The estimable Brough Turner has written at length on the topic of Net Neutrality.
The first thing to read on this topic is his blog entry “Why there’s no Internet QoS and likely never will be”. In this article he makes the point that the only place where QoS measures make a difference is in the access link, and that the best way to ensure access link QoS is by putting a traffic shaping device behind your broadband modem. So no need for anything from your ISP beyond what you already expect, namely bandwidth and uptime.
In this article, Brough advocates a long view, focusing on increasing last-mile bandwidth, pointing out the danger of unintended consequences of regulation. He makes the point that fiber is not a natural monopoly, in the sense that there is adequate revenue per square mile in moderately densely populated cities to sustain multiple runs of fiber to each home. He identifies rights of way restrictions as the real barrier to last mile competition. In a similar spirit, he advocates opening up spectrum for license-exempt operation for last mile access. This article has similar arguments.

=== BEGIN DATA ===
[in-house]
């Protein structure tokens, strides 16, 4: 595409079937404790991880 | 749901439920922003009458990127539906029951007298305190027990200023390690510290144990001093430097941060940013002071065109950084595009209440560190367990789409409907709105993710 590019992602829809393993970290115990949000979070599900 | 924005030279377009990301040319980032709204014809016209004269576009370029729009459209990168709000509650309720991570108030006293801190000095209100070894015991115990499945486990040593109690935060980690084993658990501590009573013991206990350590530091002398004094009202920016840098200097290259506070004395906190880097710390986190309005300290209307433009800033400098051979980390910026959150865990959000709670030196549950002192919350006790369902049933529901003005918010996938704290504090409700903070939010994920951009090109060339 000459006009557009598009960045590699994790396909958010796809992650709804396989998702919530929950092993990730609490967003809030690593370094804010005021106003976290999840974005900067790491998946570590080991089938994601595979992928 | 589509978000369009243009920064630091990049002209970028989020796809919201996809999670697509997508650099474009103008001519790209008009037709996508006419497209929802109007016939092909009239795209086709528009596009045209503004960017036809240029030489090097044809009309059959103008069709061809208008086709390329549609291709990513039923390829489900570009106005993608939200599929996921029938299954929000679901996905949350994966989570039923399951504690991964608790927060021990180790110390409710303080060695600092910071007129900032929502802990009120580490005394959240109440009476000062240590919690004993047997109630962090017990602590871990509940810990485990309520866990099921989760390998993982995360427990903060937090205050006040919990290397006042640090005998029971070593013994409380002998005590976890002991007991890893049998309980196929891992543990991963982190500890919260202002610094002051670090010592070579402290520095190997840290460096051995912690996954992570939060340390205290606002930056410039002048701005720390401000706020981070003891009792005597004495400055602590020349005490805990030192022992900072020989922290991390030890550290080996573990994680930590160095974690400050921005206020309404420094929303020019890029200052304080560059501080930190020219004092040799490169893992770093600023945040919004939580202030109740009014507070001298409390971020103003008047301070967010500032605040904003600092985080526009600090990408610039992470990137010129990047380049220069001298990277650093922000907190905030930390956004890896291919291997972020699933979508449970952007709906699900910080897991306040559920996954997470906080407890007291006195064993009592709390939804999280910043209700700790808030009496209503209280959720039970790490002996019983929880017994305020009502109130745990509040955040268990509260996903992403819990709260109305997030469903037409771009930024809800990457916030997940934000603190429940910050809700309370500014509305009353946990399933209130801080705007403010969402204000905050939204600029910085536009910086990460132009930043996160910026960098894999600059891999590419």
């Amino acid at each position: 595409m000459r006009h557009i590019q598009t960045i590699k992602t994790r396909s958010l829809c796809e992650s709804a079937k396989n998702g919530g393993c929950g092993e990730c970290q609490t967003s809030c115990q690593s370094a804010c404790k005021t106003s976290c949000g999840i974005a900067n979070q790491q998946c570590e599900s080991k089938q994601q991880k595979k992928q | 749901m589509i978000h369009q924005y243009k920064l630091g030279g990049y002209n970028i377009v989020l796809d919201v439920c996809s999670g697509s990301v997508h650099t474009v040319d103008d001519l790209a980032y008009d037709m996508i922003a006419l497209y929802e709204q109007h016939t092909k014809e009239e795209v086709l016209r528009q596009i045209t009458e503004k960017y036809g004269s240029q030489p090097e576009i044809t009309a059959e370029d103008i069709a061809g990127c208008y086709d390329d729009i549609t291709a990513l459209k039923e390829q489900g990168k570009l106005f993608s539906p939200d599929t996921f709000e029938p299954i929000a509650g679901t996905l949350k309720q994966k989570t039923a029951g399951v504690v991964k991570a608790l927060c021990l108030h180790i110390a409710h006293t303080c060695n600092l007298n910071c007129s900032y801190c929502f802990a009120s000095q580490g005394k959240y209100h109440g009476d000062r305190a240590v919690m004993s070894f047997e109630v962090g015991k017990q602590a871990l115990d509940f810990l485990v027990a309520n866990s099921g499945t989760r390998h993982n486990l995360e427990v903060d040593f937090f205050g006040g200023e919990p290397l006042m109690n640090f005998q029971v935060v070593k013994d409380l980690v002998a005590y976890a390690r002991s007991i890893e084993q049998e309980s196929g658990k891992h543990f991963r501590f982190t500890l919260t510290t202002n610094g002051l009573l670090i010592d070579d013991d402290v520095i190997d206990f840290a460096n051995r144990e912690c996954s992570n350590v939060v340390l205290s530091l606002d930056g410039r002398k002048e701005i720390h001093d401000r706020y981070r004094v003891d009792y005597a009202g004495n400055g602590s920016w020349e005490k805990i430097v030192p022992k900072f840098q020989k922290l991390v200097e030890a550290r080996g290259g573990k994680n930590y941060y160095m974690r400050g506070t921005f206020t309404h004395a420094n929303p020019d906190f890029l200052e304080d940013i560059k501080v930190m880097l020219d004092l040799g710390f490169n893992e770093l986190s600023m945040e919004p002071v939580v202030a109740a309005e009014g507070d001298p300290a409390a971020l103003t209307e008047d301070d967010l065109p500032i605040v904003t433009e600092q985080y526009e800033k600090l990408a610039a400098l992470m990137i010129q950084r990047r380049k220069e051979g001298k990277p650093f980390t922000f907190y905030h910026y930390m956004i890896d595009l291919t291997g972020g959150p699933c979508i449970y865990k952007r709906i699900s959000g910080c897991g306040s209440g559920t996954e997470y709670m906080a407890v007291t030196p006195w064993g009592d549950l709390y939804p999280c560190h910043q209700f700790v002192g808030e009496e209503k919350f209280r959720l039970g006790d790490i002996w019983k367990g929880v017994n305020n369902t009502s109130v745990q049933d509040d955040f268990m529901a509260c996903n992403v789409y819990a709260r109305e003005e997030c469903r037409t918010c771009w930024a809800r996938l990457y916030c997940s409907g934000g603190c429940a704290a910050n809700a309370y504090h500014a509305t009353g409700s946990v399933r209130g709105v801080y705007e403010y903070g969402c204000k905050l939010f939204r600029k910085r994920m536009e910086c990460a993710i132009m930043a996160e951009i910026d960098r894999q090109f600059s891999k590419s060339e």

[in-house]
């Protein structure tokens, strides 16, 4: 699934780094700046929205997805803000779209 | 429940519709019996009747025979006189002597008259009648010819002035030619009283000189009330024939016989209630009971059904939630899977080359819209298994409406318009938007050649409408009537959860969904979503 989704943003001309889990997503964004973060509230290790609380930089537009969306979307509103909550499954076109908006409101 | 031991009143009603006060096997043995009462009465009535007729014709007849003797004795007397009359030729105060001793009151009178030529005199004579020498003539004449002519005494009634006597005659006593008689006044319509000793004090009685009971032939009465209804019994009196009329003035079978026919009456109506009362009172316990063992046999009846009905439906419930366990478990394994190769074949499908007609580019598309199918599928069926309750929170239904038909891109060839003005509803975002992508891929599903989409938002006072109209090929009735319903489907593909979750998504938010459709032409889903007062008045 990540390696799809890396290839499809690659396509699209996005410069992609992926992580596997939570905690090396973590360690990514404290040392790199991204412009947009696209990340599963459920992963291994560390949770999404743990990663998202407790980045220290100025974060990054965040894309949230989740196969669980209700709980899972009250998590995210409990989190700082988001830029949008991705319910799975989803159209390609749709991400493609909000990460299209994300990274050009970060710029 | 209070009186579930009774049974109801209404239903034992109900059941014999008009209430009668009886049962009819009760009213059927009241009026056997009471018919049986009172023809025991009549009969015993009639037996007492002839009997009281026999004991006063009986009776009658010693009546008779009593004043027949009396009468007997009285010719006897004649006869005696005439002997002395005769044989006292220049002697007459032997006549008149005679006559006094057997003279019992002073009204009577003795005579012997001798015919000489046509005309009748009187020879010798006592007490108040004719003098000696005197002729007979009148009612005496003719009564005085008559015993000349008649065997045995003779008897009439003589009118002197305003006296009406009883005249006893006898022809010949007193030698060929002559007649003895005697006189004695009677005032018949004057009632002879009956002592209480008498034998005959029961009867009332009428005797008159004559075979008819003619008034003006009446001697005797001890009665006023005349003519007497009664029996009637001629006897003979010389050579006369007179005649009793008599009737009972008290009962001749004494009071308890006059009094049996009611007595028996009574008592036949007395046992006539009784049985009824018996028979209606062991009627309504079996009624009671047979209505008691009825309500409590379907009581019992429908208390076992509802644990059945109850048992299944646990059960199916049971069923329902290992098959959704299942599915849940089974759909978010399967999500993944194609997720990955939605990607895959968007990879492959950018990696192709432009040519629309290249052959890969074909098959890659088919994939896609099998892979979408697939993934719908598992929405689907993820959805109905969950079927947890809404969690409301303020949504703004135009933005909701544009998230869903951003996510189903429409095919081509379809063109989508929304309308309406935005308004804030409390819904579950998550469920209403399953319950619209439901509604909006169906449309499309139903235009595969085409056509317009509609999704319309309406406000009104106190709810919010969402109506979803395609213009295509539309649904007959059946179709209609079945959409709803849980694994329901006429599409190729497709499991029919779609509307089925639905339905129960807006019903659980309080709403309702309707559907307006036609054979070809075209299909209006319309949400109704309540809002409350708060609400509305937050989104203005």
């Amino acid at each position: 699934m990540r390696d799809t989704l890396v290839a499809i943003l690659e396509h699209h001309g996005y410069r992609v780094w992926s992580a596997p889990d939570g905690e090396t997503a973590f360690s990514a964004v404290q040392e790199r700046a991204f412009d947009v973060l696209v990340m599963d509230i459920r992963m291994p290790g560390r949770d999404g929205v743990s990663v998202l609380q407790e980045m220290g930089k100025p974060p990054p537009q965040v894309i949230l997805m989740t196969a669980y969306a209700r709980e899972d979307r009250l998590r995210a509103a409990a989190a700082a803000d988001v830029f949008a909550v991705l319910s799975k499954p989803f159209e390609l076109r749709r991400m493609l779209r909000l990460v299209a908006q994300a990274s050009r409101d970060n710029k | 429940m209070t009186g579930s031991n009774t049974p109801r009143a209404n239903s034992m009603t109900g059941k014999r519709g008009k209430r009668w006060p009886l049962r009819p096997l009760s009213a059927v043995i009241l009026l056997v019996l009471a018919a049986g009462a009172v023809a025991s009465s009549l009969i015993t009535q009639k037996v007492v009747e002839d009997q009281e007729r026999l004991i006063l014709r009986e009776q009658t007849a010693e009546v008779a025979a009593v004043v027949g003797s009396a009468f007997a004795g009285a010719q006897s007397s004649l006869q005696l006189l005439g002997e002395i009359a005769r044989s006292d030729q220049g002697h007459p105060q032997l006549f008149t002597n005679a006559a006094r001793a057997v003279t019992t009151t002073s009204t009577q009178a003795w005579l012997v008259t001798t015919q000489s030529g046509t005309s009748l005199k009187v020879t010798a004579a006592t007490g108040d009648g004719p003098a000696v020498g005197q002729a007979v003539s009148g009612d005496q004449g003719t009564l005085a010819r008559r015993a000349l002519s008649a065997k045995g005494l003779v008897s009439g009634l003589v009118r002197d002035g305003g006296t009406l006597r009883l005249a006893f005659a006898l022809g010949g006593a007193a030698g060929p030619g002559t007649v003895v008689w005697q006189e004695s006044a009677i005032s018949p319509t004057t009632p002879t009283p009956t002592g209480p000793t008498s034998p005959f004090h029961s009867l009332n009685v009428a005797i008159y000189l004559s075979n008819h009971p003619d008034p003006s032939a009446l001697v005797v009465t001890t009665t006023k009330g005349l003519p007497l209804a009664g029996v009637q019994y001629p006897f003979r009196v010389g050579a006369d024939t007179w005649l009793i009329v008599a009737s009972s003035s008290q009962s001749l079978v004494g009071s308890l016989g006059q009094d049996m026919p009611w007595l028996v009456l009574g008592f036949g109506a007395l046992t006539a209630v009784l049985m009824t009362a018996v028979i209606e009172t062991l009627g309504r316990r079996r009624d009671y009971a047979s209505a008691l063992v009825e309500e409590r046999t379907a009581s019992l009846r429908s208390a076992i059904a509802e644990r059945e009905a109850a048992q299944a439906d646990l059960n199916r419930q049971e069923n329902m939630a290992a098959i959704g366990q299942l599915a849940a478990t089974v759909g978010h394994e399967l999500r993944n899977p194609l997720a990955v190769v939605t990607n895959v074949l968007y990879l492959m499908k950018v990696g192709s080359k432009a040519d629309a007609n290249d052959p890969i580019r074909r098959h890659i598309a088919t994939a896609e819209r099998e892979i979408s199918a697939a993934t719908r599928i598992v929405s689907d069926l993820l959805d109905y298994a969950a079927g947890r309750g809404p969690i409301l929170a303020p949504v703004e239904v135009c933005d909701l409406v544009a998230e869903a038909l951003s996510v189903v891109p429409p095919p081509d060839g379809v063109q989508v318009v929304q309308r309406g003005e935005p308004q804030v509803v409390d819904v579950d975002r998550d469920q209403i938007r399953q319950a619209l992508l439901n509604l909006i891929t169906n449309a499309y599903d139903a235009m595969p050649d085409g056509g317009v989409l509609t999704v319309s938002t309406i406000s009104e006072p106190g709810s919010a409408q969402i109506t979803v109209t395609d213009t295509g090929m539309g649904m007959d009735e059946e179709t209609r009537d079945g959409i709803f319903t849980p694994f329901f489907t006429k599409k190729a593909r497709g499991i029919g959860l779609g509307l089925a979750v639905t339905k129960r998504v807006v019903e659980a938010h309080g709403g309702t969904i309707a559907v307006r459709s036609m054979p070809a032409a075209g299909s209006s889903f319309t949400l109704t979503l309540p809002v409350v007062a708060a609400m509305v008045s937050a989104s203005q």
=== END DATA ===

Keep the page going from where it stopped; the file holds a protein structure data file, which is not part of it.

In this later article, Brough backs off a little to what seems to me to be a better position, namely regulating dark fiber, and fostering competition above it.
By 2007, Brough had nailed his colors to the mast. In this review of Susan Crawford’s paper, “The Internet and the Project of Communications Law,” he says:
I’d really like to see a national strategy to get as much of the population on dark fiber as possible.
And just a couple of months ago, he proposed a way to do it:
…unfettered municipal experimentation by any of the 22,000 municipalities in the US and/or interested community groups.
So there you have it. A relatively simple, seemingly doable solution to Net Neutrality, implementable by the grass roots, thought through by a smart guy who knows the subject inside and out.